Age Appropriate Chores

Chore pic 1What Chores are Appropriate for Your Child?
The majority of parents would agree that chores are good for children, but some may wonder if the added responsibility will have a negative impact.

Some parents are so busy that they don’t have the extra time it takes to model, monitor, assist and train children by doing chores with them- it definitely takes more time! Maybe they are worried that their children are just too busy, and don’t want to add anything else to their schedule. Still, others may even feel guilty asking their children to help. They might believe that chores get in the way of homework, playing, and social interactions, and that kids should spend their time just being kids.

Even though these concerns are all valid, experts encourage parents to put in the extra effort to include their children in the household chores. Doing chores gives children the opportunity not only to invest in the family, and make a meaningful contribution, but to benefit personally in many ways.

Chores Can Help Your Child’s Future  
The benefits of chores have a lasting positive impact on children. Research completed by Marty Rossmann,  associate professor of family education, shows that children who are involved in household chores at an early age are more likely to be well adjusted in early adulthood.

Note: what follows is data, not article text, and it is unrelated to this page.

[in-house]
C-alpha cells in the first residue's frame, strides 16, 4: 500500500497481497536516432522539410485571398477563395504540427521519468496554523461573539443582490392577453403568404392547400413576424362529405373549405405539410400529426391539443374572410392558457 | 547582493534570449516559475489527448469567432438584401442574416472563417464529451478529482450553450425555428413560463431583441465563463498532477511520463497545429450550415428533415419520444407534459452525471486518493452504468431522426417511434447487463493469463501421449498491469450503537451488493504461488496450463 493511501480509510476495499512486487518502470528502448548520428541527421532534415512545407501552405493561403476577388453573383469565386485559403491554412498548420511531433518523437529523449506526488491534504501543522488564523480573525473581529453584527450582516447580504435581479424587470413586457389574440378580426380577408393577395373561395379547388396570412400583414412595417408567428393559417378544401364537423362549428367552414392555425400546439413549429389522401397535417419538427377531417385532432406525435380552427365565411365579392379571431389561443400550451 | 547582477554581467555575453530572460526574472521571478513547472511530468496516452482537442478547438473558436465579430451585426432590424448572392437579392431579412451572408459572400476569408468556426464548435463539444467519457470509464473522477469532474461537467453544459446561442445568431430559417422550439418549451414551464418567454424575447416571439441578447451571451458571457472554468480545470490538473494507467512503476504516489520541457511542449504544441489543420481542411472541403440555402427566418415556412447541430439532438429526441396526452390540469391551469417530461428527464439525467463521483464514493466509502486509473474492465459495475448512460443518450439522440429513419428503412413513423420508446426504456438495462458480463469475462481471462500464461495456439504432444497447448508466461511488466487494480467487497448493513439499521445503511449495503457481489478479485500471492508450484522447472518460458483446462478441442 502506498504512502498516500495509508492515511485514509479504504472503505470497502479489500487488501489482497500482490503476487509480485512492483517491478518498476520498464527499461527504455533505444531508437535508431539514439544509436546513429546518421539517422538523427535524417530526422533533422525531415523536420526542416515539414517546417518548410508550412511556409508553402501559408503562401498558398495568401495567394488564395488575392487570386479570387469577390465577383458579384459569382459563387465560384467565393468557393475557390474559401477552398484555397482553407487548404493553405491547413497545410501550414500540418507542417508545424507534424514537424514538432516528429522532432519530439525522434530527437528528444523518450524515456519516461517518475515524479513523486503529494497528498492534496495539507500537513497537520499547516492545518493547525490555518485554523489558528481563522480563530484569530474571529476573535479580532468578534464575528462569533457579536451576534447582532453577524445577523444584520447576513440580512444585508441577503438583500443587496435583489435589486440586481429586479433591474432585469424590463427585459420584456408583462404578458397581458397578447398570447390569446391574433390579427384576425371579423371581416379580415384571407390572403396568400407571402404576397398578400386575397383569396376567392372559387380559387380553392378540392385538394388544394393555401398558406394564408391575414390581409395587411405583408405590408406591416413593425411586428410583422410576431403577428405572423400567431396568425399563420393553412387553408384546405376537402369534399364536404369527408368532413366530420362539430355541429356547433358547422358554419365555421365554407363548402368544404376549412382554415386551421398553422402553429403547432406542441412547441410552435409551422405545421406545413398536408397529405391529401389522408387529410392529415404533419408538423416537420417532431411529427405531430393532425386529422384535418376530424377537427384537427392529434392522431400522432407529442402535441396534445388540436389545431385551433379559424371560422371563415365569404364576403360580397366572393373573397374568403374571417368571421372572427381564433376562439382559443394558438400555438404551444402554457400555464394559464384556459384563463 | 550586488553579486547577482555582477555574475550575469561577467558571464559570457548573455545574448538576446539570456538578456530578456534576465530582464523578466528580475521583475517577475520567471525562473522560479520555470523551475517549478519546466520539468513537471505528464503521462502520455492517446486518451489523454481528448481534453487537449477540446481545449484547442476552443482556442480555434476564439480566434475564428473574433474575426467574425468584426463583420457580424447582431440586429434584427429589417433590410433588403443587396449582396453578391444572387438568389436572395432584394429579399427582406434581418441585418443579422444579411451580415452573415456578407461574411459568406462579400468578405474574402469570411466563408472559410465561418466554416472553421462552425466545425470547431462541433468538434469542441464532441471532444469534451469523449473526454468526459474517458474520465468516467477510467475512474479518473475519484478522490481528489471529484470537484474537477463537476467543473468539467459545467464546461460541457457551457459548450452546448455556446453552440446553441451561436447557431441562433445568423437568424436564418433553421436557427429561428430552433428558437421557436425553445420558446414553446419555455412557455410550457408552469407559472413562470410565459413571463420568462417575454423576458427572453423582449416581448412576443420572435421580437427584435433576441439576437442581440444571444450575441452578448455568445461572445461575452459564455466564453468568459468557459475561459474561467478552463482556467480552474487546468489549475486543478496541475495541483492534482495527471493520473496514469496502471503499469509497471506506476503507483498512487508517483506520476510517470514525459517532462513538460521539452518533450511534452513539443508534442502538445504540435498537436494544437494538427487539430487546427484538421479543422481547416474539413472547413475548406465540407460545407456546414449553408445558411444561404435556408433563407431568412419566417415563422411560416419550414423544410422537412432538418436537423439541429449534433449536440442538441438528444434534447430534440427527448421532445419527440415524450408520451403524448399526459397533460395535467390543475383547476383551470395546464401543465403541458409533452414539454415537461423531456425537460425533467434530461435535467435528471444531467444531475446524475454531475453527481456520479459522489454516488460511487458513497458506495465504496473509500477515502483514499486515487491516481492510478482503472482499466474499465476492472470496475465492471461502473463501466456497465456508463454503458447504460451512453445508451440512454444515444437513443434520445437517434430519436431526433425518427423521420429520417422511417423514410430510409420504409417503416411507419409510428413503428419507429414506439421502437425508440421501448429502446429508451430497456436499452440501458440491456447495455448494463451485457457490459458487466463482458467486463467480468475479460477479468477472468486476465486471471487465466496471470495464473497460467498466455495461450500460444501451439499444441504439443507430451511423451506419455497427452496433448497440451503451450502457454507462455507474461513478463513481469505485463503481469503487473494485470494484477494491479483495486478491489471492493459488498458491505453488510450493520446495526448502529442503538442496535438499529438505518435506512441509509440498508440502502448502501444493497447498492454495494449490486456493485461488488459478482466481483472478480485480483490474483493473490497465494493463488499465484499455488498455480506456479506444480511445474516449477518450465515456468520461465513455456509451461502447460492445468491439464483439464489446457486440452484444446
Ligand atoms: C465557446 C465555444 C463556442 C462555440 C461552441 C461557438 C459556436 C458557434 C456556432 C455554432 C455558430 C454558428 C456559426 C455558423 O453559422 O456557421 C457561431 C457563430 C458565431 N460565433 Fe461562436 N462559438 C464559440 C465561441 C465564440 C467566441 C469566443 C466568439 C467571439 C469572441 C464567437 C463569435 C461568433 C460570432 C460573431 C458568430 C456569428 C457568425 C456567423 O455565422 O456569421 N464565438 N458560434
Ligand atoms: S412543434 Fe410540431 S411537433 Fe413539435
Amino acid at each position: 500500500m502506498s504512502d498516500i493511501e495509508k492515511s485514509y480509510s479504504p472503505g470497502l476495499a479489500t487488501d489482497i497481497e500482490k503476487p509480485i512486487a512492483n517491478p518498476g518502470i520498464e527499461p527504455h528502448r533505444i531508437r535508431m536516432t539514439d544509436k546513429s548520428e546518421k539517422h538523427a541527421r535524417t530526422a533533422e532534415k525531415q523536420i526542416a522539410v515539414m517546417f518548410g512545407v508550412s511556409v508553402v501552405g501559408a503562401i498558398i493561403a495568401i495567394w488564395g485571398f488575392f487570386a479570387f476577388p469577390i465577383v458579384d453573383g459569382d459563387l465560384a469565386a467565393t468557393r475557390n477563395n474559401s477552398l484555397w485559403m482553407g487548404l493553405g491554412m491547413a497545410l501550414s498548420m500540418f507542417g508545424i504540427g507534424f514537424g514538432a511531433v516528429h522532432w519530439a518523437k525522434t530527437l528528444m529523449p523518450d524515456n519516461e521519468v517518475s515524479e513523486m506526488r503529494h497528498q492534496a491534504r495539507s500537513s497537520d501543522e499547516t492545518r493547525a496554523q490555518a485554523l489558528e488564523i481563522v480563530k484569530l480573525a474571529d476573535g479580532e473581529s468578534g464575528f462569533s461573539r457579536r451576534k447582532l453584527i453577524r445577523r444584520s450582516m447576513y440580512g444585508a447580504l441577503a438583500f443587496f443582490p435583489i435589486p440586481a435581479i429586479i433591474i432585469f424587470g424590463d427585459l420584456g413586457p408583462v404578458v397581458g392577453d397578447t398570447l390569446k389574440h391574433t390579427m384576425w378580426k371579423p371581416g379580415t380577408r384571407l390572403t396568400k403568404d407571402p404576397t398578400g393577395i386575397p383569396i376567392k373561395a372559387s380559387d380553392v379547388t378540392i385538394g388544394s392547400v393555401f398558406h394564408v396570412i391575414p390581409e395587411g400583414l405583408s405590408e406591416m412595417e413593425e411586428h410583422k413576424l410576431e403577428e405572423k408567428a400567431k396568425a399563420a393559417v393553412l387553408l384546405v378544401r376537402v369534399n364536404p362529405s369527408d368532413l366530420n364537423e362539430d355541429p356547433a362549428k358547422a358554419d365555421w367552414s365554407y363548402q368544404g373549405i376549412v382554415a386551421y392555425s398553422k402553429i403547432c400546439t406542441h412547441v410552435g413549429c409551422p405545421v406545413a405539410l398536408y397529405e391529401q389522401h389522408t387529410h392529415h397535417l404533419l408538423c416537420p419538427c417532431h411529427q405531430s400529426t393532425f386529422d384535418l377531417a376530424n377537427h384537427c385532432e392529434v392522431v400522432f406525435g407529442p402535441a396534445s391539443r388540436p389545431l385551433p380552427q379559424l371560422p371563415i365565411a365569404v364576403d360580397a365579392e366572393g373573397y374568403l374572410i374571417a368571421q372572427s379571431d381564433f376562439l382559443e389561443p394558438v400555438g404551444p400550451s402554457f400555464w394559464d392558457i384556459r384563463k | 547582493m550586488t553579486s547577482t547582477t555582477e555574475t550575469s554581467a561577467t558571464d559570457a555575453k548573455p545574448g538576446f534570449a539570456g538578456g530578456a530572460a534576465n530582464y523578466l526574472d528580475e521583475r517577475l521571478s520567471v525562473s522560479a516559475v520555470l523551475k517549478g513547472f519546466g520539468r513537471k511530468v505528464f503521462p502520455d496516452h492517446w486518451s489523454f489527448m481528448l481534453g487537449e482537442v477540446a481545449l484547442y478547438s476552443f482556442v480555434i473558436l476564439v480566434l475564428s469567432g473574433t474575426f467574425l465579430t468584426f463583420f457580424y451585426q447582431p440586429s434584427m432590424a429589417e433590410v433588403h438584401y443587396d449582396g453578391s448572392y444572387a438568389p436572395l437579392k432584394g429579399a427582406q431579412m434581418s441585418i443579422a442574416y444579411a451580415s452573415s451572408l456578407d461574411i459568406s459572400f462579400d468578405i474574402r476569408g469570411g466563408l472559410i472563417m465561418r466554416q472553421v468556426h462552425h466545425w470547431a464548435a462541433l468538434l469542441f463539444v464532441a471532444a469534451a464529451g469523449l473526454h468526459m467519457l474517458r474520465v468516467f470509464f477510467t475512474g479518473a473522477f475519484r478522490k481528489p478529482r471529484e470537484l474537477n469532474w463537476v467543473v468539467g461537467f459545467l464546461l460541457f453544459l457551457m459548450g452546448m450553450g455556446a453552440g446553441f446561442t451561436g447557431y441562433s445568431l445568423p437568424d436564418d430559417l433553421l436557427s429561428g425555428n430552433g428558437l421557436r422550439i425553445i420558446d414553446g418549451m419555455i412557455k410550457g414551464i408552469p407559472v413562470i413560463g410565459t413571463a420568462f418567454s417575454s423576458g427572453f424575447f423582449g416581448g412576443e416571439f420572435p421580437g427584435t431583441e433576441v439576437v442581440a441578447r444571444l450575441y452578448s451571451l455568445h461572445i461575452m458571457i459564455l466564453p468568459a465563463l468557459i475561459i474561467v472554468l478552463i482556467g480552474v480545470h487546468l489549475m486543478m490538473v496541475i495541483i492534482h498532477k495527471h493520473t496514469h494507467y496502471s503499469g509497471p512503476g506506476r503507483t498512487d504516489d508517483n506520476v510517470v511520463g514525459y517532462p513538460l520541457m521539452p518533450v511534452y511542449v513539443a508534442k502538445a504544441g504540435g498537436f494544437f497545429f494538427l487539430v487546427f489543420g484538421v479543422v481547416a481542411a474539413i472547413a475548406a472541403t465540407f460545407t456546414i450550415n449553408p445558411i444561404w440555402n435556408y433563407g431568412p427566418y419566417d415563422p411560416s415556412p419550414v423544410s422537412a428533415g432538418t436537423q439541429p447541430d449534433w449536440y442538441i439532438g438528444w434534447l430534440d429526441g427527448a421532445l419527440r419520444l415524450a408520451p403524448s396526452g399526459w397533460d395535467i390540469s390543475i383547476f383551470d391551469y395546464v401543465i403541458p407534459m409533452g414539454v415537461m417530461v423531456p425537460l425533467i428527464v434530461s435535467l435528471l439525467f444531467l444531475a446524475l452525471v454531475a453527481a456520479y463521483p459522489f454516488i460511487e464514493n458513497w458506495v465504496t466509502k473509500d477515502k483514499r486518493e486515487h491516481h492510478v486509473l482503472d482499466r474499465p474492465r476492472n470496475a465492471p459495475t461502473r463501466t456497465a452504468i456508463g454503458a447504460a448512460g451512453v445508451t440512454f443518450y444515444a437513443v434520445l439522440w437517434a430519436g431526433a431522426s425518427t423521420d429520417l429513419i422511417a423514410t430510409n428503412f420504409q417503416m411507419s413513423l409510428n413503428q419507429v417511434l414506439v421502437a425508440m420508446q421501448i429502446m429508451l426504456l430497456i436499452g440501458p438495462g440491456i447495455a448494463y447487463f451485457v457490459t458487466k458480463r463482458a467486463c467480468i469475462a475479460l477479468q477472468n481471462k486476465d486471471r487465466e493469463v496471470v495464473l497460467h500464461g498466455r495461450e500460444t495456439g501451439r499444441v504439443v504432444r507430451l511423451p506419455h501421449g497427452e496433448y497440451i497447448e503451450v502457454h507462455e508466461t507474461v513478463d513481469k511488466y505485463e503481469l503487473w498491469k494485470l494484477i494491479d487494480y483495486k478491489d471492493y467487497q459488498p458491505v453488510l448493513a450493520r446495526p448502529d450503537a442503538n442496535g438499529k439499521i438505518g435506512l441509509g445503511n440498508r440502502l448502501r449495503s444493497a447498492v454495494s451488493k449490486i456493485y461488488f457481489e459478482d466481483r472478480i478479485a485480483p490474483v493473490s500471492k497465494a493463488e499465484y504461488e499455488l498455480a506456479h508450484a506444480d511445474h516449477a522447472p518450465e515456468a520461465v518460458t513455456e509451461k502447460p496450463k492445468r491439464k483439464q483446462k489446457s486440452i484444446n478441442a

Chores help parents teach their children how to be reliable, competent and capable. Children derive self-esteem and confidence from helping with these tasks knowing their contributions make a difference in the family. Rossmann’s research found that participation in chores as a young child was the best predictor of success for young adults in their 20’s.

Get Everyone Involved!
Parents shouldn’t expect perfection or overwhelm their children. This can have a negative impact. Instead, parents should teach their child in age appropriate, bite-size steps based on the child’s ability. Parents shouldn’t ask a child to do a chore that is too hard, as it can be frustrating and discouraging, but it’s good to increase the expectations as the child grows and masters easier tasks.  Often children can learn a difficult chore over time and feel extreme satisfaction at a job well done. Young children’s chores are mostly about “helping” parents. Lots of compliments and positive communication should be a part of the chore process for all ages.